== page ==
By Elpidio R. Estioko
When US President Donald Trump announced last month schools will be reopening this fall, many stakeholders, including parents and school administrators, didn’t approve of the president’s pronouncement. Four weeks later today, the resistance is still there and even became more intense as 46 states reported surges of COVID-19 cases.
Despite these, the president still maintains schools should reopen and even went to the extent of threatening not to release the budgets of schools that will not follow the mandate. Although lately, he reversed his position by saying states with surges of Covid cases should delay reopening.
Apparently, Trump is not getting the severity of the virus despite Georgia reporting a 2nd grader who tested positive after first day of school and another five staff members who also tested positive in another school.
Arizona governor pushed back opening the schools to August 17 while the school superintendent is having a hard time deciding whether to follow his governor or not.
I was just reminded of civil rights icon, the late Rep. John Lewis, who said: “If you see something, say something… do something” as the situation may apply to the war against the COVID-19 pandemic.
In the case of Hawaii, Gov. David Ige was set to reopen the schools August 4 because the state is not one of the 46 states with surging figures but with diminishing numbers at the time.
Gov. Ige needs to be careful and must make sure all the precautions are present and must have a tight-fit plan to support the plan to ensure safety for all.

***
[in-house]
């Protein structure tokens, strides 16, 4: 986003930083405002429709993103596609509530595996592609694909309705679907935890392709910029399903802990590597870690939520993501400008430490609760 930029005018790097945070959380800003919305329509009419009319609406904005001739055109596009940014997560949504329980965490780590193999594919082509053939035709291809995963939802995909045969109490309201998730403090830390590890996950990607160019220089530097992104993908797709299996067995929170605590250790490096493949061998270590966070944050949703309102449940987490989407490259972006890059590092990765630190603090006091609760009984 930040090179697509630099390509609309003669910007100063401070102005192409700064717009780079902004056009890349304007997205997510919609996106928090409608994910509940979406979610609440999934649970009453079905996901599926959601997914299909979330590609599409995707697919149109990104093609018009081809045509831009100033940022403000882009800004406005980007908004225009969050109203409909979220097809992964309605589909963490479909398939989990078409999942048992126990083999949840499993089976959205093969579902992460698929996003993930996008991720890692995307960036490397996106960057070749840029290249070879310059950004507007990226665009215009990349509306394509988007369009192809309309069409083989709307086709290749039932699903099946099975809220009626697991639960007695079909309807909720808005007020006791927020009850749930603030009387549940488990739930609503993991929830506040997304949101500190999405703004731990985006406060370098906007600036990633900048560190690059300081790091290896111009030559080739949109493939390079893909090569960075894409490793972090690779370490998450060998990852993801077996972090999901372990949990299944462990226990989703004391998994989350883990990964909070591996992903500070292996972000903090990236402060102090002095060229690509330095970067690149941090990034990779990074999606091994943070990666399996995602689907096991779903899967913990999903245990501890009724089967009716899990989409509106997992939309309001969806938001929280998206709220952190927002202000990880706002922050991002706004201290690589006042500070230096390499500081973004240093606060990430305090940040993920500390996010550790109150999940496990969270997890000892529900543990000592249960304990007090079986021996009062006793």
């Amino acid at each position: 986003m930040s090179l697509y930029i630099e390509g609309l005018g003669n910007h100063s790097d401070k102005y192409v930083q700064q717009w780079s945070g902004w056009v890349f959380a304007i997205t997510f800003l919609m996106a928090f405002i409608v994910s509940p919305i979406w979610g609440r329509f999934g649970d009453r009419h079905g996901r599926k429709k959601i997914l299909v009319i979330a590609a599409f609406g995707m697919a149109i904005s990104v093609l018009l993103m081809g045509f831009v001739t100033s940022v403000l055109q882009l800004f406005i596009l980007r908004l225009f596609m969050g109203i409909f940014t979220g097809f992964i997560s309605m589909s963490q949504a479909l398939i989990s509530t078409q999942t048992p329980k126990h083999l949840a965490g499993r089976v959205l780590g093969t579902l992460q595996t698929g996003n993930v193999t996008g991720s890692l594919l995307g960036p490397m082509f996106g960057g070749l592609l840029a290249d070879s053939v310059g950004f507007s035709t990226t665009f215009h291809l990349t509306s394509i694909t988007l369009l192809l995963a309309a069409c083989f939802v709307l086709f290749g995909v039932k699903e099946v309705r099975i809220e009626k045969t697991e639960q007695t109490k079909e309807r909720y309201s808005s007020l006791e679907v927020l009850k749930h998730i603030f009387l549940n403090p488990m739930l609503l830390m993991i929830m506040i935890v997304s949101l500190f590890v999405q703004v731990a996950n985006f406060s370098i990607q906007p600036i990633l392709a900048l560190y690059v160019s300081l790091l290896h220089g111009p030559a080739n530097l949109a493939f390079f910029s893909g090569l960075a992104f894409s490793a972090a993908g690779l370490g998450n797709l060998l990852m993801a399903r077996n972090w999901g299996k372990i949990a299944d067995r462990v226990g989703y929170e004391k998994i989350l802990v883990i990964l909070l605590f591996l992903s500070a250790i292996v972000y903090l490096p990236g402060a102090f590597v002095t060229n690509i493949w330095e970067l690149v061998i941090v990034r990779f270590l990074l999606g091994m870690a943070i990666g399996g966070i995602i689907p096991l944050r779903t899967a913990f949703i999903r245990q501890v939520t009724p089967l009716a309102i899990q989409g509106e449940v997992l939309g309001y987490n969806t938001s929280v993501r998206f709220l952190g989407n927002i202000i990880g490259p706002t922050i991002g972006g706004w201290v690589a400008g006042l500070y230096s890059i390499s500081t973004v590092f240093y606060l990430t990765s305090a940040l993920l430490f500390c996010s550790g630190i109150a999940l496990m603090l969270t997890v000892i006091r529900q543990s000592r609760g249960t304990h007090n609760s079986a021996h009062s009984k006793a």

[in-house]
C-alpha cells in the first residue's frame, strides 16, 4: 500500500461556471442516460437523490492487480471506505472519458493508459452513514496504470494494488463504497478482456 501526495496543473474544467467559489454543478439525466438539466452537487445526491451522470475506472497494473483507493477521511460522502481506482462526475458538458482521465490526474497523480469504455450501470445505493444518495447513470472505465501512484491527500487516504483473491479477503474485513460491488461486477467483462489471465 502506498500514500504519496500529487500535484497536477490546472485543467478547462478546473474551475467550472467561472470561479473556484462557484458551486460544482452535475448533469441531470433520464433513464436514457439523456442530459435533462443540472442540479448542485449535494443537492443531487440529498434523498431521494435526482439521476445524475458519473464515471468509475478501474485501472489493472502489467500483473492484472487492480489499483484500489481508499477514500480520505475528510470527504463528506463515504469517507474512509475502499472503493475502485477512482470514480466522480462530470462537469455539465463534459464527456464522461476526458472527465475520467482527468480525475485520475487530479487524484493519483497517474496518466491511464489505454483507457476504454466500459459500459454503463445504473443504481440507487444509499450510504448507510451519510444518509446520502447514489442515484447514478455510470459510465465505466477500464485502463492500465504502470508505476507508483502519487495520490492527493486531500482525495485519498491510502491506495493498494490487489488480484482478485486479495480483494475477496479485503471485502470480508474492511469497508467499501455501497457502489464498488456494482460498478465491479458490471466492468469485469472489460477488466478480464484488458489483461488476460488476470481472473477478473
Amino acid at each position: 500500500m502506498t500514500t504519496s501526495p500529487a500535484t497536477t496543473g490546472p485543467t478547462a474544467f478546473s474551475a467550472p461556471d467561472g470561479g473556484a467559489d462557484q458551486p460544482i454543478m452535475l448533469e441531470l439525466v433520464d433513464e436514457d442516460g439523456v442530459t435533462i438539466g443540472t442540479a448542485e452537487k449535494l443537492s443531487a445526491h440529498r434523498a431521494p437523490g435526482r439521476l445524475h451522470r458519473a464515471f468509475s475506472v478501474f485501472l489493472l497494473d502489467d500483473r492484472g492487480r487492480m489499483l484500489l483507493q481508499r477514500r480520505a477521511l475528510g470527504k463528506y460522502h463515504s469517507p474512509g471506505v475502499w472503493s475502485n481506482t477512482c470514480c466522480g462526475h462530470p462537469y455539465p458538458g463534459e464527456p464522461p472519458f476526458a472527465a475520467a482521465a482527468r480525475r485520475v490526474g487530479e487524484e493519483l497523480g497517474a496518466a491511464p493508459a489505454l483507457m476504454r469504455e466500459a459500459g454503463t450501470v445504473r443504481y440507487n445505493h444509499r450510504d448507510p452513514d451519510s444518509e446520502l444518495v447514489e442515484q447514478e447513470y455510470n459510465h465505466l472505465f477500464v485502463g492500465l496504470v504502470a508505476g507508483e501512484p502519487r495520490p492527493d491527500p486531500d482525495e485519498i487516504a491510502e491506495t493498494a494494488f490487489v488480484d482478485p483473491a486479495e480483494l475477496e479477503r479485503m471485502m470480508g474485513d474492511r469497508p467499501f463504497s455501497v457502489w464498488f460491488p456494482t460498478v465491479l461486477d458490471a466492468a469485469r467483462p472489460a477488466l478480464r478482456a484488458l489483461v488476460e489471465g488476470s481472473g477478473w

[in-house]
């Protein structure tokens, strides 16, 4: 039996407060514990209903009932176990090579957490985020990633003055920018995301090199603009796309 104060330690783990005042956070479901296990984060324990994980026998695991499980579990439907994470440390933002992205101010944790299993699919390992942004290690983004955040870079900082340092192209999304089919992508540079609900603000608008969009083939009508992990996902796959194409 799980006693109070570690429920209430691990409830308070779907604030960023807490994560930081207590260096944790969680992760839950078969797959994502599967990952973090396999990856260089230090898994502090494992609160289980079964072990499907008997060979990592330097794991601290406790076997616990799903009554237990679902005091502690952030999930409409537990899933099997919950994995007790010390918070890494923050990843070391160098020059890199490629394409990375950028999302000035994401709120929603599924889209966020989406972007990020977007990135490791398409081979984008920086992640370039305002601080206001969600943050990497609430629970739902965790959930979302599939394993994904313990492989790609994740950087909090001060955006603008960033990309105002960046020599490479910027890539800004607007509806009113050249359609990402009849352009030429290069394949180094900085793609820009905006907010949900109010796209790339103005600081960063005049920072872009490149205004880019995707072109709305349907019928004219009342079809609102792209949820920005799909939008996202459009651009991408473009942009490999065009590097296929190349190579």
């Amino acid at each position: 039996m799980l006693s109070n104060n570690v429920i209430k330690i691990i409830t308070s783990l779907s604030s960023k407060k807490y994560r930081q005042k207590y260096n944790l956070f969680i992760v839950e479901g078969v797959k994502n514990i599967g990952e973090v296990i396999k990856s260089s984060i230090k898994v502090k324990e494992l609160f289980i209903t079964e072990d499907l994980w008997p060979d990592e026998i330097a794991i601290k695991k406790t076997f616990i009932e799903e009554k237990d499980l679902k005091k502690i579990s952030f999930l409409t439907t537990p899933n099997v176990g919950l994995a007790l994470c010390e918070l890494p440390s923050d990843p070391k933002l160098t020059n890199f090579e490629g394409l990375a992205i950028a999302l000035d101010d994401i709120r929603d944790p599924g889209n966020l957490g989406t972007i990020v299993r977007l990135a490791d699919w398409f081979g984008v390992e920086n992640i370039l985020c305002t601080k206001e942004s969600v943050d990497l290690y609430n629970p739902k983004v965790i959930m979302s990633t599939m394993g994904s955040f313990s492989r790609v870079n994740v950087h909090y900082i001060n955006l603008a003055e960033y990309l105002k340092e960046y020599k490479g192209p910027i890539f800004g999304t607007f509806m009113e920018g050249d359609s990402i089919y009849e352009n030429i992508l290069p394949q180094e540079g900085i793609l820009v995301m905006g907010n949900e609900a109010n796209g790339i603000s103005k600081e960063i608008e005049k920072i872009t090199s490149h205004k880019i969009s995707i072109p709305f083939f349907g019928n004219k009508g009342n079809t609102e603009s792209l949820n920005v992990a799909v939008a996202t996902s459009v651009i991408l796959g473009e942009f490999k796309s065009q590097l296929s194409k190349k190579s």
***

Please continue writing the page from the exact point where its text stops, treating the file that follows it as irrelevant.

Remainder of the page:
According to Hawaii News Now (HNN), the teachers union that it has “no confidence” that school campuses can reopen safely in two weeks and urged the state to delay a plan to bring students back for in-person instruction until more is done to allay concerns from teachers and parents.
“Our schools need more time to be able to create a healthy environment for our students and our teachers,” said Corey Rosenlee, president of the Hawaii State Teachers Association, in a news conference Tuesday. “Opening our schools quickly is not something we should do in a pandemic.” He added that the Aug. 4 reopening is “arbitrary.” “One of the worst things we can do is just rush to open up,” he said.
As I See It, there are four approaches to reopening the schools this fall. The first approach is to fully reopen the schools (in-person) as we usually do before the pandemic. The second approach is a distance learning curriculum for all levels of education: elementary, middle school, college and post-graduate courses.
The third is a combination of distance learning and in-person approach (the so-called blended learning), maybe a 75% distance learning and a 25% in-person instruction or 50-50 while the in-person should be implemented on a staggered basis or a morning session and an afternoon session.
The fourth would be distance learning and those without access to the internet will receive enrichment packets. All the four approaches should consider the guidelines formulated by CDC such as social distancing, wearing mask, testing, getting temperature, etc.
On July 20, Gov. Ige said reopening Hawaii’s public schools are safe and necessary, as reported in Hawaii News Now/File. HNN Staff said the governor sought to reassure parents and teachers about the state’s plan to reopen public schools August 4, saying health and safety are the top priority for the Education Department and that protective measures are in place to keep people safe.